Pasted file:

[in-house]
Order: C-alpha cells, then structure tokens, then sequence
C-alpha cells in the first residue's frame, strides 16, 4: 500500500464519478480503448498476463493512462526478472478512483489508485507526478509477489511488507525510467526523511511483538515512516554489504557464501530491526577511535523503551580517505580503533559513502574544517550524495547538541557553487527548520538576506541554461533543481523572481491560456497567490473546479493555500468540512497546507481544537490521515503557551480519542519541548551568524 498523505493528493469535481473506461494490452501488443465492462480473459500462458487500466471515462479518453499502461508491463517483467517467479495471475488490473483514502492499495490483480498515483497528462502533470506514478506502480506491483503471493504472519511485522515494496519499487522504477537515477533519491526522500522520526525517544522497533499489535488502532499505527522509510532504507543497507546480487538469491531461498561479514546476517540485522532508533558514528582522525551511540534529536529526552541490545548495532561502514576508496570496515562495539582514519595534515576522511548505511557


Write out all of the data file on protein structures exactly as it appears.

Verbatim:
[in-house]
Order: C-alpha cells, then structure tokens, then sequence
C-alpha cells in the first residue's frame, strides 16, 4: 500500500464519478480503448498476463493512462526478472478512483489508485507526478509477489511488507525510467526523511511483538515512516554489504557464501530491526577511535523503551580517505580503533559513502574544517550524495547538541557553487527548520538576506541554461533543481523572481491560456497567490473546479493555500468540512497546507481544537490521515503557551480519542519541548551568524 498523505493528493469535481473506461494490452501488443465492462480473459500462458487500466471515462479518453499502461508491463517483467517467479495471475488490473483514502492499495490483480498515483497528462502533470506514478506502480506491483503471493504472519511485522515494496519499487522504477537515477533519491526522500522520526525517544522497533499489535488502532499505527522509510532504507543497507546480487538469491531461498561479514546476517540485522532508533558514528582522525551511540534529536529526552541490545548495532561502514576508496570496515562495539582514519595534515576522511548505511557